Recently, on the avvo.com website, someone who has been charged with a fourth DUI asked whether he should enter treatment now, or wait until after he has been sentenced. My simple response was “Do the treatment now — it is not guaranteed to help, but it might. Plus, it might help turn around your life.”
Not coincidentally came the news that two recent high profile Lake County defendants, both of whom were involved in fatal crashes, have entered into treatment — Carly Rousso (the Highland Park teen who allegedly was “huffing” shortly before crashing and killing a 5 year old) and Jeremy Betancourt (the Antioch teen who is alleged to have been drag racing prior to a fatal crash).
There are many reasons why a person should enter treatment while their case is still pending — particularly when their history suggests alcohol or drug dependency.
By entering treatment, the person is showing the court that he or she is attempting to do something about his or her problem, instead of continuing to be the problem. Why should a judge be lenient to someone who remains in denial about an alcohol or drug problem, and remains a high risk to repeat the offense?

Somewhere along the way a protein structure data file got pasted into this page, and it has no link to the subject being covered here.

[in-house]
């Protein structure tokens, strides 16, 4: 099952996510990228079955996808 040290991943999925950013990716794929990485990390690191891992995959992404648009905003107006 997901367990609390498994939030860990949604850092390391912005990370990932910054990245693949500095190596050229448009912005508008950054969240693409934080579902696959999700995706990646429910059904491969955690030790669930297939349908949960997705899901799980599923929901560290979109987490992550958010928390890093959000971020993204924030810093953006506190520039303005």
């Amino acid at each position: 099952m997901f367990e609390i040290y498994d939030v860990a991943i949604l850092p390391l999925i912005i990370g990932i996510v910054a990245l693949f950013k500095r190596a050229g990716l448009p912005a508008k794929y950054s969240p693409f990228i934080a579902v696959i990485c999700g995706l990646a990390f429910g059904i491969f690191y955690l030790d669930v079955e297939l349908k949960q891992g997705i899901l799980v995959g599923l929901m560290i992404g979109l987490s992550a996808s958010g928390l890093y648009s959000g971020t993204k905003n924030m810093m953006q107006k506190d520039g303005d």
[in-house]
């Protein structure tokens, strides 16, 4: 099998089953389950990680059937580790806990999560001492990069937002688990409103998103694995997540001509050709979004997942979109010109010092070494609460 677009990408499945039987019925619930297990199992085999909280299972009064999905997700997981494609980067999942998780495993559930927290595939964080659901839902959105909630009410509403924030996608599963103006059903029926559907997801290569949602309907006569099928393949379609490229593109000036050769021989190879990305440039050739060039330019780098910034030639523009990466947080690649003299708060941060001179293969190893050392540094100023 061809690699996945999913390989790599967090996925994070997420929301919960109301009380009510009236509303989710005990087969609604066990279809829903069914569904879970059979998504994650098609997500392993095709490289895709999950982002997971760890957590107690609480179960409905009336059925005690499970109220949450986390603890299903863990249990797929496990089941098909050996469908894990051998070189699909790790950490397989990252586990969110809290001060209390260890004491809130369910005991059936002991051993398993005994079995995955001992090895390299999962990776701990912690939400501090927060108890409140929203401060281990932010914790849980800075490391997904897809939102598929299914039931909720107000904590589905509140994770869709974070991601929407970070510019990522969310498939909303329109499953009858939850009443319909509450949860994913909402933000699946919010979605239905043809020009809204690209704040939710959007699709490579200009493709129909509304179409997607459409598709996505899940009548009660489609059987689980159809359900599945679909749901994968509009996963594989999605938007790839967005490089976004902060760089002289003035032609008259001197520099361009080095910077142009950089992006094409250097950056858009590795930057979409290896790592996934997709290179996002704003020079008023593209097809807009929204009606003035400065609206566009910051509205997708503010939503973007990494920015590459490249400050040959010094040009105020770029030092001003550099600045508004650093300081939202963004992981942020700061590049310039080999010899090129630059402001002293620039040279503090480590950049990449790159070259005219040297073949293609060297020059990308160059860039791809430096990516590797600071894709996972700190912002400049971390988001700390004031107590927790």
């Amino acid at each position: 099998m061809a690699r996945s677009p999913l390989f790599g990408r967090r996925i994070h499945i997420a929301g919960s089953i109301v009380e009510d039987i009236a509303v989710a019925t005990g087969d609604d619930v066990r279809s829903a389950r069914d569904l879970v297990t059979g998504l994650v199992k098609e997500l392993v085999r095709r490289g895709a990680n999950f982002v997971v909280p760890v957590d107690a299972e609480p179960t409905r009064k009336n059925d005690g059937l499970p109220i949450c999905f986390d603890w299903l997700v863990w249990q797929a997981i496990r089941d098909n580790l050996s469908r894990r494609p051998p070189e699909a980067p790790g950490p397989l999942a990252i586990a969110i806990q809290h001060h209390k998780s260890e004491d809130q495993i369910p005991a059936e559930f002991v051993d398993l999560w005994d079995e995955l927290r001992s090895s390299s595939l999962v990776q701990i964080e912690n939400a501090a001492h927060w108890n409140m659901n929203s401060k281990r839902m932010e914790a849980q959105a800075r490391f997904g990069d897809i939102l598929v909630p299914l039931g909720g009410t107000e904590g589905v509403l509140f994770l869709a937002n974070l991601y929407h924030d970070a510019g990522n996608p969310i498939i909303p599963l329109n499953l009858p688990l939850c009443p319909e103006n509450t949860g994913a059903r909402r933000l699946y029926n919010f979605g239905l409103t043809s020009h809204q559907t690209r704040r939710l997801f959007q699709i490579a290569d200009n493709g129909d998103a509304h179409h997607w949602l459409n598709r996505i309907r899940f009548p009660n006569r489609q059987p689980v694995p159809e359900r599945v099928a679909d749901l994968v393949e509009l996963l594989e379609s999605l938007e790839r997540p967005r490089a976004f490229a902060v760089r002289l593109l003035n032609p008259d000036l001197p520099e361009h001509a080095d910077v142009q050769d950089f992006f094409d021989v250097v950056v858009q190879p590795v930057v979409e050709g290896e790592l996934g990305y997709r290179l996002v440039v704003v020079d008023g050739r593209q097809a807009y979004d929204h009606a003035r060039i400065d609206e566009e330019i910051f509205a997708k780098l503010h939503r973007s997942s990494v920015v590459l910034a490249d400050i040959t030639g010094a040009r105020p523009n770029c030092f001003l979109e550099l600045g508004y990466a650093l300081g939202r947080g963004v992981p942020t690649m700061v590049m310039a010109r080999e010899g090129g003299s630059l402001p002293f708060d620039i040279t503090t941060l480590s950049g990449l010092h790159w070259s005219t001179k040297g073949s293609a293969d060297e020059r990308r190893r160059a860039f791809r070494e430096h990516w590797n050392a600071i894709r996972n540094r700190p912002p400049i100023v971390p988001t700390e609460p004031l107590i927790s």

In addition, life skills are more important than a court case. I have lost clients and a family member to alcohol and drugs. Treatment might have saved them, but they were unwilling. Often, it takes the threat of jail to get someone to enter treatment.
Treatment is not necessary for alcoholics. Some people are in a lesser category called “alcohol and drug abuse” and have a very unhealthy concept of what is a reasonable use. Treatment can be very helpful in recognizing these problems and providing tools to quit or drink responsibly in the future.
But for alcoholics or drug addicts, treatment is a necessary first step in the road to recovery. Alcohol or drug addiction is permanent. It does not go away, even if a person becomes abstinent. It just remains in remission. Treatment can be helpful in batting away defense mechanisms that prevent a person from honestly assessing the extent of his or her problem.
So yes, if someone is facing a serious charge, or has multiple arrests or otherwise has shown signs of reckless drinking or drug use, I strongly recommend getting into treatment sooner rather than later.